Parliamentary spotlight for education in the Forces

24 July 2013

As an organisation with significant experience of working with the Armed Services, NIACE welcomes the recent House Of Commons Defence Committee report which concluded that the Armed Forces provides challenging and constructive education opportunities to its personnel, ensuring they are well equipped for their jobs and better placed to take up professional and personal development.

In particular, NIACE is pleased to see the Committee’s support for the extensive literacy and numeracy provision on offer to personnel during recruit training and throughout their Service career. This mirrors the findings of the Armed Forces Basic Skills Longitudinal Study – conducted by NIACE and NRDC during 2009-12 and cited in the Committee’s report – that found that sound literacy and numeracy are essential skills that have a direct impact on individuals’ operational effectiveness.

NIACE continues to work with the Army, advising on the development of its literacy and numeracy policy and its implementation across the Service. NIACE has long been impressed with the Armed Forces’ strong commitment to helping those who join with low levels of English and maths skills, and with its system of provision that offers tailored support to personnel, wherever they are stationed. Early and timely intervention; intensive, functional literacy and numeracy provision made relevant to soldiers’ jobs; and high expectations of success demanded by the Services bring a strong record of improvement and nationally recognised qualifications, which assist Service men and women to secure careers on transition back to civilian life.

Martin Rose, NIACE’s Programme Manager working with the Army’s Directorate of Educational Capability, said:

“Around 39% of recruits join the Army with literacy skills at levels at or below those expected of primary school leavers. The figures for numeracy are similar. This has broadly been the case for the past 10 years. Many of these recruits have had poor experiences of school and have not developed their potential. The Army does a commendable job in ensuring these young men and women build the critical English and maths skills to carry out their day-to-day work. The Army’s extensive Apprenticeship programme, accessed by 95% of all its recruits during their first two years of service, has been really significant here. Equally important, the Armed Forces’ move to link minimum literacy and numeracy standards directly to the requirements for promotion (now Level 2 for Sergeant and above) has secured the fundamental engagement of soldiers, their line managers and Army commanders alike. The impact of this bold approach cannot be under-estimated.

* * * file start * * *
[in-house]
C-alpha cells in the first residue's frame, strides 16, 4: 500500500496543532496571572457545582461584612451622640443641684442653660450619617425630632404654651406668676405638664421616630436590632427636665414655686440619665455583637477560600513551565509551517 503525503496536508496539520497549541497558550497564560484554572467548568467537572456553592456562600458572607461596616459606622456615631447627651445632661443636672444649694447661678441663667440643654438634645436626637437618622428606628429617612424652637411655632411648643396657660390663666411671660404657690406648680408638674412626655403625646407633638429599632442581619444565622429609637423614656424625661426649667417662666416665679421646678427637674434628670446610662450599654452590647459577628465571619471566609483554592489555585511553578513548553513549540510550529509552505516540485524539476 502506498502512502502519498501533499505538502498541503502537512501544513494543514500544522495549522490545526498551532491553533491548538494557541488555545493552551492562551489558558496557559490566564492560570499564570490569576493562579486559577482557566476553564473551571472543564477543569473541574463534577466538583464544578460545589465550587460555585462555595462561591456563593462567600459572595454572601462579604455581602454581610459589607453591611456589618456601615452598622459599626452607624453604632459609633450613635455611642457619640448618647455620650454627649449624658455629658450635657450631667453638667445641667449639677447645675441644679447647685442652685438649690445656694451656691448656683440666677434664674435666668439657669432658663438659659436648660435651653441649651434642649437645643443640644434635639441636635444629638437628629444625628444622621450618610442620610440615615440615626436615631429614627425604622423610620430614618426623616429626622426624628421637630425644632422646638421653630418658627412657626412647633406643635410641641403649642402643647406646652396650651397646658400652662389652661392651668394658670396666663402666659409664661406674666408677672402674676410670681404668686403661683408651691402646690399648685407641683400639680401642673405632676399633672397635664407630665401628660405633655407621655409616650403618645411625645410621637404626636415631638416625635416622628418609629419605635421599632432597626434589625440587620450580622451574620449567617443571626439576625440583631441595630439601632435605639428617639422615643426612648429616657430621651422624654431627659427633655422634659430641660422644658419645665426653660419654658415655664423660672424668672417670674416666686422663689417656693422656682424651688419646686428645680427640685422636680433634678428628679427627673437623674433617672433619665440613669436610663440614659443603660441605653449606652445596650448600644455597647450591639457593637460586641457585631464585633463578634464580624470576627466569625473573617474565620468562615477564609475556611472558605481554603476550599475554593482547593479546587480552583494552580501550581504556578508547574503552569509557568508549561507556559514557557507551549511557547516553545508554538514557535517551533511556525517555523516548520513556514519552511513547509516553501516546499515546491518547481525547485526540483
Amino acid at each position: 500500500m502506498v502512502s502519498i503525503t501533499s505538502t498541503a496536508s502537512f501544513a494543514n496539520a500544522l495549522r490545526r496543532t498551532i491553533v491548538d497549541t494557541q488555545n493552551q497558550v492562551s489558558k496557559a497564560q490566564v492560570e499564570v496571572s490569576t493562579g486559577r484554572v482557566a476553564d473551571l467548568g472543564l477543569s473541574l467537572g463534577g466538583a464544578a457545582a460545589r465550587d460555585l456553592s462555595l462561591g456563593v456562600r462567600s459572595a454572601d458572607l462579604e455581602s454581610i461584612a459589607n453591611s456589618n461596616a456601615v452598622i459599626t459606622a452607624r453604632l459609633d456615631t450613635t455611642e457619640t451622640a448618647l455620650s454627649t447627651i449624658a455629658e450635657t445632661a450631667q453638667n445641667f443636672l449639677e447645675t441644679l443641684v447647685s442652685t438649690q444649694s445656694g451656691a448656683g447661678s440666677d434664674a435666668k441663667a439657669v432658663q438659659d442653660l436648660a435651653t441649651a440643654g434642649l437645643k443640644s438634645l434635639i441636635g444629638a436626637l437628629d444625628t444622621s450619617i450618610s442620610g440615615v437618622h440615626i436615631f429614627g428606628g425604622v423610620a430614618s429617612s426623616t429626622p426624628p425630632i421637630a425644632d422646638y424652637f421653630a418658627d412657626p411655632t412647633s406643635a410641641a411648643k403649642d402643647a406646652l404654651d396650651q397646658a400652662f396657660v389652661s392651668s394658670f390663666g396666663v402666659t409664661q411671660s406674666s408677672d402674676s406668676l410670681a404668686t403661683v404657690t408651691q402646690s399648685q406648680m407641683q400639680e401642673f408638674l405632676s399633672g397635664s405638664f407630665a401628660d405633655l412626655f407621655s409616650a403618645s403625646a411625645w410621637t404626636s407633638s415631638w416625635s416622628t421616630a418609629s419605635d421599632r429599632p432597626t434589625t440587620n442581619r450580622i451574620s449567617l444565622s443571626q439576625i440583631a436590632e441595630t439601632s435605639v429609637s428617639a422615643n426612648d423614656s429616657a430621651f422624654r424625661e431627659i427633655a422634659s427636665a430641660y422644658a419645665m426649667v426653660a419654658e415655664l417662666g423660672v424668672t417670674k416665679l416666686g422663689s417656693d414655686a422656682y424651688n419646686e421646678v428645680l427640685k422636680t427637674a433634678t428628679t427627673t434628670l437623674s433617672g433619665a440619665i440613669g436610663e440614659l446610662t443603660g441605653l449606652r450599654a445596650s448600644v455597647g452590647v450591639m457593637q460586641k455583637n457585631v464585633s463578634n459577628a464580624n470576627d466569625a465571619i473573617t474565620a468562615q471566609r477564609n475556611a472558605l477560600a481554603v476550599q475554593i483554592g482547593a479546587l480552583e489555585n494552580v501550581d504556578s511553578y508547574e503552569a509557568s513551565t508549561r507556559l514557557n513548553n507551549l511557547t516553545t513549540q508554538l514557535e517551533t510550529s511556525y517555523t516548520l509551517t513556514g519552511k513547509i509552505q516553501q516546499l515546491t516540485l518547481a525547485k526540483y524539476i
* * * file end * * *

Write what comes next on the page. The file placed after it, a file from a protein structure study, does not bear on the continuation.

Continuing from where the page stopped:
“With such a strong emphasis on developing English and maths skills through Apprenticeship, traineeship and workplace programmes, NIACE continues to call for a national forum for employers to share, review and exploit effective approaches to literacy and numeracy skills improvement within workforce development in order to inform national policy and practice. NIACE is also calling for continued Treasury backing for departments such as the MoD, who are leading the way on some of this work.”

The Armed Forces Basic Skills Longitudinal Study was authored by Jon Vorhaus, Jon Swain, Brian Creese, Olga Cara and Jenny Litster from the Institute of Education.